As a graphic designer for Rumpke, part of my job includes designing mailers, brochures and informational handouts about our services. As a graphic designer by trade, I’m focused on creating change and delivering a message to invoke action (easier said than done).
As Rumpke continues to enhance its recycling and sustainability efforts, I have reviewed the environmental impact of graphic design.
Brian Dougherty, author of Green Graphic Design, makes a powerful statement in his book: “Ineffective design is waste.”
Oh, how true that is. How often do you thoroughly read every piece of mail you receive? If you’re like me, the answer is a resounding “never.” I give each piece a single glance to determine if I should read it or toss it into my recycling cart.
Dougherty also states: “In order to design for change, we need to change the way we design.”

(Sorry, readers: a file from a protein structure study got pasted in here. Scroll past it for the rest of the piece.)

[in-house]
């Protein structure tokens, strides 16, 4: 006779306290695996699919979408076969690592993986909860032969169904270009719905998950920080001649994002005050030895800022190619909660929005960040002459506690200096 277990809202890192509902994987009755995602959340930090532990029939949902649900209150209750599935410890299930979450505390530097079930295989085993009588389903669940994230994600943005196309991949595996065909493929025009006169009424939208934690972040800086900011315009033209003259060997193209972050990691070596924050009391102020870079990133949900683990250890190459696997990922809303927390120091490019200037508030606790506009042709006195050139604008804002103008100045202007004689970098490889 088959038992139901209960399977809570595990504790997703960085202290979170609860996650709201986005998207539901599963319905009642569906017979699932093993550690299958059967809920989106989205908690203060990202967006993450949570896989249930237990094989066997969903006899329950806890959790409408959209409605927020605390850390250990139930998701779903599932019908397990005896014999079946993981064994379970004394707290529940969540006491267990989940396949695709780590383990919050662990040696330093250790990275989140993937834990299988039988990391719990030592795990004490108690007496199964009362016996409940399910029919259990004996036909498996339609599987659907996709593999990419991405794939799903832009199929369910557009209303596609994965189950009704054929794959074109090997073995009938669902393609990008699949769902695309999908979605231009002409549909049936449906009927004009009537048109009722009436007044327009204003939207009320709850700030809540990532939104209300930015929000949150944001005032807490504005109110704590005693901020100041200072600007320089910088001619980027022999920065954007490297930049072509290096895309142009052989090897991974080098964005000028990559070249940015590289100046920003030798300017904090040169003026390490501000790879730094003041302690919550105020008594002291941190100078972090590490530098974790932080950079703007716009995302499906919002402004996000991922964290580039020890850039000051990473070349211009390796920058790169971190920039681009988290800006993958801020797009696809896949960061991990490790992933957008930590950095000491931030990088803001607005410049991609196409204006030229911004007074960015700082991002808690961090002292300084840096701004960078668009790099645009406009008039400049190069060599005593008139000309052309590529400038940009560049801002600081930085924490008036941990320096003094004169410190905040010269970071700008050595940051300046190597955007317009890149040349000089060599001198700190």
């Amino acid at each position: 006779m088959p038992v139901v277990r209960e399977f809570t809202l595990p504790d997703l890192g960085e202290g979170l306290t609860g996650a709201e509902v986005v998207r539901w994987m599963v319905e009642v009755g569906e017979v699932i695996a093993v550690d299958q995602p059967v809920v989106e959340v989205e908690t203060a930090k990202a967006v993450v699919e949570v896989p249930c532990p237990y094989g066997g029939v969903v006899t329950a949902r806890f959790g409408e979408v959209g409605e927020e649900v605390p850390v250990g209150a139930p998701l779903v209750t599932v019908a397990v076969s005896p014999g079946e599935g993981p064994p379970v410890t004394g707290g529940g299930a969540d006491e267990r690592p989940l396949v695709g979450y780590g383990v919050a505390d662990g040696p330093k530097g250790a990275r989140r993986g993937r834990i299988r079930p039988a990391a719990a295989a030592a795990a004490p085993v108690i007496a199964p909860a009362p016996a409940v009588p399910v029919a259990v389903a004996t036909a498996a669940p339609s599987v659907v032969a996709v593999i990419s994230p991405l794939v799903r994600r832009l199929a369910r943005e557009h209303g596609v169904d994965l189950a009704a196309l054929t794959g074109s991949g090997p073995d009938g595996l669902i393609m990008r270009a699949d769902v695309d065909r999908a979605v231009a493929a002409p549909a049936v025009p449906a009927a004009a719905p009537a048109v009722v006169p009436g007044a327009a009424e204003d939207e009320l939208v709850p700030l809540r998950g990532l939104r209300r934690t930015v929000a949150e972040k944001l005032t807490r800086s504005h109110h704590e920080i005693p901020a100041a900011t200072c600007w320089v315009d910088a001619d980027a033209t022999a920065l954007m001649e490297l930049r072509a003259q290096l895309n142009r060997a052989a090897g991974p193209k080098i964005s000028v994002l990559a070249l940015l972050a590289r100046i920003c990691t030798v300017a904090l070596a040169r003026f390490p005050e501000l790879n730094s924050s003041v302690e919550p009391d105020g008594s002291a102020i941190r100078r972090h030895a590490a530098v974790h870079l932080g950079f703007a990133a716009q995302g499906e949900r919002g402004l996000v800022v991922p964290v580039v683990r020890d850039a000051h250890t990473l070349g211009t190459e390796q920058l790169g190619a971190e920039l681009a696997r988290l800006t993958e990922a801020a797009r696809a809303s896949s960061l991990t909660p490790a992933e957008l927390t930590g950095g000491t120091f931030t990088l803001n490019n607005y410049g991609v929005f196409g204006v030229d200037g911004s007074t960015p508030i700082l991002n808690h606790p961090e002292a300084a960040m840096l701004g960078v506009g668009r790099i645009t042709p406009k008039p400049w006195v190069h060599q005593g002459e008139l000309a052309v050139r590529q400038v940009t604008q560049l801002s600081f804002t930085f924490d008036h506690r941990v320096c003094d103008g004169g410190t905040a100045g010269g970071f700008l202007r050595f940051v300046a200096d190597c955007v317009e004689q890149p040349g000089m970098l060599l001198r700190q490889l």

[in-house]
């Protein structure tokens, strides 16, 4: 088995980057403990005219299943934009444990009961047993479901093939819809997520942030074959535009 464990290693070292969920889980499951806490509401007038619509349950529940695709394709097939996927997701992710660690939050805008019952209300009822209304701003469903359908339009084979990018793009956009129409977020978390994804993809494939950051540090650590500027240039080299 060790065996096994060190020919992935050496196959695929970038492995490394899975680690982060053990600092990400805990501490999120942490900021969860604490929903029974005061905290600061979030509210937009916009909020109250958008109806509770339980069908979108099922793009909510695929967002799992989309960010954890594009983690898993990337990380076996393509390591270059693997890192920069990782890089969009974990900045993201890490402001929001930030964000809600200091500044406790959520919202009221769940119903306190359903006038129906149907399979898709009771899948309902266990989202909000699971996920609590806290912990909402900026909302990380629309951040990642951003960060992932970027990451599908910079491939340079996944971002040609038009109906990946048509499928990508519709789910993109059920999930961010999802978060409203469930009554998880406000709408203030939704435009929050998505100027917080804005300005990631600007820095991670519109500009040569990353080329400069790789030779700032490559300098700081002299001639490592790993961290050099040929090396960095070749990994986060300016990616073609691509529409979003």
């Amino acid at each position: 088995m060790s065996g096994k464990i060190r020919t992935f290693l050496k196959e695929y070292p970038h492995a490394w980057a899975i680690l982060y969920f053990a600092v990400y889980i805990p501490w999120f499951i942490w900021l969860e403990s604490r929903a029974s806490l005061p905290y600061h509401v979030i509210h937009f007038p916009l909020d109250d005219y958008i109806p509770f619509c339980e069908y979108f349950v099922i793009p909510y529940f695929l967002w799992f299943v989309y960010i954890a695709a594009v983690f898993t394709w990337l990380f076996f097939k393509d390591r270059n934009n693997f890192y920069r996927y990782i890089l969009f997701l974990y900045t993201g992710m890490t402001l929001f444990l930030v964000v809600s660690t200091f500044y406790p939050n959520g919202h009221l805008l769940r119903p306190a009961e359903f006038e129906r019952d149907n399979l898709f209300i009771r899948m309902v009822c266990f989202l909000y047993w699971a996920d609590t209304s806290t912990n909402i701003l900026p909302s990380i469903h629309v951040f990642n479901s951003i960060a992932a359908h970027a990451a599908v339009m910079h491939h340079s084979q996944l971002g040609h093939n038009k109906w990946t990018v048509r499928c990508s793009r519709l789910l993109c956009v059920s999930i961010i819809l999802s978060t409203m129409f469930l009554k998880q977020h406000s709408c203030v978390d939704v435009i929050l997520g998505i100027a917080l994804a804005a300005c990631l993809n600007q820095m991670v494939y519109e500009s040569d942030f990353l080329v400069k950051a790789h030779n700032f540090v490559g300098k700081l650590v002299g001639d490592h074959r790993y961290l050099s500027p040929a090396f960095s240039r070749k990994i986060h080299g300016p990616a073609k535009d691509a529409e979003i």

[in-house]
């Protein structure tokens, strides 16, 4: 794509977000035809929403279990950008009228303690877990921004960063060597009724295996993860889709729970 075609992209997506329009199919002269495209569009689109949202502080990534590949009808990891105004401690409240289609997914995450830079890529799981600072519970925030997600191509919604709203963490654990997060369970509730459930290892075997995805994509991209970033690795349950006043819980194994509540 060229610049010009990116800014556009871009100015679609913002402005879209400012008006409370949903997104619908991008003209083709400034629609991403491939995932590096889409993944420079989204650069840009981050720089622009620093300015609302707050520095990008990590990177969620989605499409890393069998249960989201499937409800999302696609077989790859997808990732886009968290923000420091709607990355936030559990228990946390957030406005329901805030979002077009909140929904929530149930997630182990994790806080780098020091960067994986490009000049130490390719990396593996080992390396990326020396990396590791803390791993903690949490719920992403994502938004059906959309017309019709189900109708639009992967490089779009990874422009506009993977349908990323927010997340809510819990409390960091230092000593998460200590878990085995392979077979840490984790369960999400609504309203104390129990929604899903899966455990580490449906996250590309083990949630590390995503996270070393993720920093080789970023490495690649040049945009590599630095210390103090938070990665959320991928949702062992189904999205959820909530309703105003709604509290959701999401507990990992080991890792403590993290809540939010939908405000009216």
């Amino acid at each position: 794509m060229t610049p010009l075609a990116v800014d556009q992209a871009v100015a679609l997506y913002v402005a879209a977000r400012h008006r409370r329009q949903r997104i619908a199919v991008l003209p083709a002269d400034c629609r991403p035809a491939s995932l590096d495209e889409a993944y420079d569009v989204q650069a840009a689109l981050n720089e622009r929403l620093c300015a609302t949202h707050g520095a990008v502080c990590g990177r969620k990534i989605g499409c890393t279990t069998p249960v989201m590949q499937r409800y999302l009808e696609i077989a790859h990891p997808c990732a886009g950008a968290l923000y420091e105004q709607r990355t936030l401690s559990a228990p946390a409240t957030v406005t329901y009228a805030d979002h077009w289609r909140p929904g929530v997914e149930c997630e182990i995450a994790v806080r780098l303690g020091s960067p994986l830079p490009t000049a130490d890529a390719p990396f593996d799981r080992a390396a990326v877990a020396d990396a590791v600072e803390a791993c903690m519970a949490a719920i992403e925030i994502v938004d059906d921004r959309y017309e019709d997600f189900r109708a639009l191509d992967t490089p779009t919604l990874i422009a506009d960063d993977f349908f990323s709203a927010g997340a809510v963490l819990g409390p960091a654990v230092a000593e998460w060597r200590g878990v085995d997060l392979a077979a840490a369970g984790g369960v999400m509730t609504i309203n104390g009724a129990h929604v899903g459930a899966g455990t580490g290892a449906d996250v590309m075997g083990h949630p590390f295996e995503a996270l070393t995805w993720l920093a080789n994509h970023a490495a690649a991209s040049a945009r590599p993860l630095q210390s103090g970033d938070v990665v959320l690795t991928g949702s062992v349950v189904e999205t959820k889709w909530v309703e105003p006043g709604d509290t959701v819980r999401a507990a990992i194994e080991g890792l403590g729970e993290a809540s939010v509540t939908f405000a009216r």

It’s time to start thinking about design in a different way. I need to focus on more than just creating a great design. I should ask myself, “What is the best possible outcome for this piece (in a physical sense), and how can I prepare it to be earth-friendly?” This includes carefully choosing the size, paper and inks for every printed piece. It also involves considering electronic options. Regardless, please recycle your junk mail.
There’s a lot to consider when trying to be a green graphic designer. Look for more tips and considerations in future blog posts on clean and green design.
About the author: Maria Perkins is a graphic designer for Rumpke.